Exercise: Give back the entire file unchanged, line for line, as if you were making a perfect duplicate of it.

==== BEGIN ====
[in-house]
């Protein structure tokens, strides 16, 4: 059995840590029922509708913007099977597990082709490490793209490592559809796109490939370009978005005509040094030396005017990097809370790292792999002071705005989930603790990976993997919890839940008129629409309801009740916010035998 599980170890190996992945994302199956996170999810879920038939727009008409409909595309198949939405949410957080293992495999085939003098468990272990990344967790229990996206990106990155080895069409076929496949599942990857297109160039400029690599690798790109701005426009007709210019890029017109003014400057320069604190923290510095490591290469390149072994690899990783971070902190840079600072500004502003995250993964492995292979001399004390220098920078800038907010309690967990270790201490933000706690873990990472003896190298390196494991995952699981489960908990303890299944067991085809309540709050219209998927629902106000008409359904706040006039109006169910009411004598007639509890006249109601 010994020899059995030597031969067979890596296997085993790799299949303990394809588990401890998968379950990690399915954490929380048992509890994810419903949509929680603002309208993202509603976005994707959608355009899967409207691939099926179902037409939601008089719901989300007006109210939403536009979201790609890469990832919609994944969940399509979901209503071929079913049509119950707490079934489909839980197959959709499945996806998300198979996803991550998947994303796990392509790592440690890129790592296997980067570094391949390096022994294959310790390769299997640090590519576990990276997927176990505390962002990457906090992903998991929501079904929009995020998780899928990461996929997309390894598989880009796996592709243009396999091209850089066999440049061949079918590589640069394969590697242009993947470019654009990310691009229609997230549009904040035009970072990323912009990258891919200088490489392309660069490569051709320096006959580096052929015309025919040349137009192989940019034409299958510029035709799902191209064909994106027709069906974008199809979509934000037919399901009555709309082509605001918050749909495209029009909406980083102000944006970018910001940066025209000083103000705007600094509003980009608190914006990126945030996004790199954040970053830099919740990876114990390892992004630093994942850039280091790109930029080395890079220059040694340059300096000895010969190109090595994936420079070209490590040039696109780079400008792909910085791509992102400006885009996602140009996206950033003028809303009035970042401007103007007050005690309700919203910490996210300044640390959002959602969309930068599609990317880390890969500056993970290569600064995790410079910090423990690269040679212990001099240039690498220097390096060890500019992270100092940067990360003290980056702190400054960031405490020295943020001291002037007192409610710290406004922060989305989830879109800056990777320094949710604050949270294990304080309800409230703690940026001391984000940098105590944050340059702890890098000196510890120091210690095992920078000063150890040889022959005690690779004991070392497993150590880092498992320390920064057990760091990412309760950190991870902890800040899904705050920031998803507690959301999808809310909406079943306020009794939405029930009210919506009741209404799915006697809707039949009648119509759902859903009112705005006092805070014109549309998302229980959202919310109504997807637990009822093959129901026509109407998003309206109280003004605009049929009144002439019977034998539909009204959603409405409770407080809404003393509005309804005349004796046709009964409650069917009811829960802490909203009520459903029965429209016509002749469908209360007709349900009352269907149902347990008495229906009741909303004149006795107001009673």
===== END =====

[in-house]
């Protein structure tokens, strides 16, 4: 059995840590029922509708913007099977597990082709490490793209490592559809796109490939370009978005005509040094030396005017990097809370790292792999002071705005989930603790990976993997919890839940008129629409309801009740916010035998 599980170890190996992945994302199956996170999810879920038939727009008409409909595309198949939405949410957080293992495999085939003098468990272990990344967790229990996206990106990155080895069409076929496949599942990857297109160039400029690599690798790109701005426009007709210019890029017109003014400057320069604190923290510095490591290469390149072994690899990783971070902190840079600072500004502003995250993964492995292979001399004390220098920078800038907010309690967990270790201490933000706690873990990472003896190298390196494991995952699981489960908990303890299944067991085809309540709050219209998927629902106000008409359904706040006039109006169910009411004598007639509890006249109601 010994020899059995030597031969067979890596296997085993790799299949303990394809588990401890998968379950990690399915954490929380048992509890994810419903949509929680603002309208993202509603976005994707959608355009899967409207691939099926179902037409939601008089719901989300007006109210939403536009979201790609890469990832919609994944969940399509979901209503071929079913049509119950707490079934489909839980197959959709499945996806998300198979996803991550998947994303796990392509790592440690890129790592296997980067570094391949390096022994294959310790390769299997640090590519576990990276997927176990505390962002990457906090992903998991929501079904929009995020998780899928990461996929997309390894598989880009796996592709243009396999091209850089066999440049061949079918590589640069394969590697242009993947470019654009990310691009229609997230549009904040035009970072990323912009990258891919200088490489392309660069490569051709320096006959580096052929015309025919040349137009192989940019034409299958510029035709799902191209064909994106027709069906974008199809979509934000037919399901009555709309082509605001918050749909495209029009909406980083102000944006970018910001940066025209000083103000705007600094509003980009608190914006990126945030996004790199954040970053830099919740990876114990390892992004630093994942850039280091790109930029080395890079220059040694340059300096000895010969190109090595994936420079070209490590040039696109780079400008792909910085791509992102400006885009996602140009996206950033003028809303009035970042401007103007007050005690309700919203910490996210300044640390959002959602969309930068599609990317880390890969500056993970290569600064995790410079910090423990690269040679212990001099240039690498220097390096060890500019992270100092940067990360003290980056702190400054960031405490020295943020001291002037007192409610710290406004922060989305989830879109800056990777320094949710604050949270294990304080309800409230703690940026001391984000940098105590944050340059702890890098000196510890120091210690095992920078000063150890040889022959005690690779004991070392497993150590880092498992320390920064057990760091990412309760950190991870902890800040899904705050920031998803507690959301999808809310909406079943306020009794939405029930009210919506009741209404799915006697809707039949009648119509759902859903009112705005006092805070014109549309998302229980959202919310109504997807637990009822093959129901026509109407998003309206109280003004605009049929009144002439019977034998539909009204959603409405409770407080809404003393509005309804005349004796046709009964409650069917009811829960802490909203009520459903029965429209016509002749469908209360007709349900009352269907149902347990008495229906009741909303004149006795107001009673």